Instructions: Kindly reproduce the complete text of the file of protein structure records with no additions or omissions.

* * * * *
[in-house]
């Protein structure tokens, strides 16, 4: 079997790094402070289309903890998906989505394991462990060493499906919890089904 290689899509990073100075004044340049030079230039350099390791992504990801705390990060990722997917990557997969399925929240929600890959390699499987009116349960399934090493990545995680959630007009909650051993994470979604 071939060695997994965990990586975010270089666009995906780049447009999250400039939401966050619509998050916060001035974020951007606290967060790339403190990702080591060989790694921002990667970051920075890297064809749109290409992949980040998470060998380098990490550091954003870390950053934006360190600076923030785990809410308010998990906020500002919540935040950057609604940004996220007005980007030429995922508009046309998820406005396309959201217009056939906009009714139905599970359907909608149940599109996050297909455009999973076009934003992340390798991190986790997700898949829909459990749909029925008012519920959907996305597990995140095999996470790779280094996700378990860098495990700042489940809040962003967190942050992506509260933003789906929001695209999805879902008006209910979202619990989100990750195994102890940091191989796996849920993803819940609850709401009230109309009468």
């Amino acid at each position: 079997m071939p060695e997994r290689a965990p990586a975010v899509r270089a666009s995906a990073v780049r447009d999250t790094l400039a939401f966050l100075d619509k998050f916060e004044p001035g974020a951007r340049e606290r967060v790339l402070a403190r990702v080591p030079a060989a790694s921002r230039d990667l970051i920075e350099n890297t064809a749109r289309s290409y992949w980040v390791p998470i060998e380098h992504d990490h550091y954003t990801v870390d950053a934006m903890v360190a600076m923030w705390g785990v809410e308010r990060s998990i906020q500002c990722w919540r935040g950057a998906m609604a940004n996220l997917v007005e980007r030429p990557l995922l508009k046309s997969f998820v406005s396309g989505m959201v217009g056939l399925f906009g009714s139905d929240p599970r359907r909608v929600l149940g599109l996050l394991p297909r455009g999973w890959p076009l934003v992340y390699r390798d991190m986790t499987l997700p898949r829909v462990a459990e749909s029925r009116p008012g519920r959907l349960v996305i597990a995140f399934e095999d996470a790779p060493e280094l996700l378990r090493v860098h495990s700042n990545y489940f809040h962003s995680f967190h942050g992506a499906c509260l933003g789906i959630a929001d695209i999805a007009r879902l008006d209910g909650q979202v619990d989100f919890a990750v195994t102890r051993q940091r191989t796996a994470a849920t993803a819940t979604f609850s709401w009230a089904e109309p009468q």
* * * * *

[in-house]
């Protein structure tokens, strides 16, 4: 079997790094402070289309903890998906989505394991462990060493499906919890089904 290689899509990073100075004044340049030079230039350099390791992504990801705390990060990722997917990557997969399925929240929600890959390699499987009116349960399934090493990545995680959630007009909650051993994470979604 071939060695997994965990990586975010270089666009995906780049447009999250400039939401966050619509998050916060001035974020951007606290967060790339403190990702080591060989790694921002990667970051920075890297064809749109290409992949980040998470060998380098990490550091954003870390950053934006360190600076923030785990809410308010998990906020500002919540935040950057609604940004996220007005980007030429995922508009046309998820406005396309959201217009056939906009009714139905599970359907909608149940599109996050297909455009999973076009934003992340390798991190986790997700898949829909459990749909029925008012519920959907996305597990995140095999996470790779280094996700378990860098495990700042489940809040962003967190942050992506509260933003789906929001695209999805879902008006209910979202619990989100990750195994102890940091191989796996849920993803819940609850709401009230109309009468």
């Amino acid at each position: 079997m071939p060695e997994r290689a965990p990586a975010v899509r270089a666009s995906a990073v780049r447009d999250t790094l400039a939401f966050l100075d619509k998050f916060e004044p001035g974020a951007r340049e606290r967060v790339l402070a403190r990702v080591p030079a060989a790694s921002r230039d990667l970051i920075e350099n890297t064809a749109r289309s290409y992949w980040v390791p998470i060998e380098h992504d990490h550091y954003t990801v870390d950053a934006m903890v360190a600076m923030w705390g785990v809410e308010r990060s998990i906020q500002c990722w919540r935040g950057a998906m609604a940004n996220l997917v007005e980007r030429p990557l995922l508009k046309s997969f998820v406005s396309g989505m959201v217009g056939l399925f906009g009714s139905d929240p599970r359907r909608v929600l149940g599109l996050l394991p297909r455009g999973w890959p076009l934003v992340y390699r390798d991190m986790t499987l997700p898949r829909v462990a459990e749909s029925r009116p008012g519920r959907l349960v996305i597990a995140f399934e095999d996470a790779p060493e280094l996700l378990r090493v860098h495990s700042n990545y489940f809040h962003s995680f967190h942050g992506a499906c509260l933003g789906i959630a929001d695209i999805a007009r879902l008006d209910g909650q979202v619990d989100f919890a990750v195994t102890r051993q940091r191989t796996a994470a849920t993803a819940t979604f609850s709401w009230a089904e109309p009468q």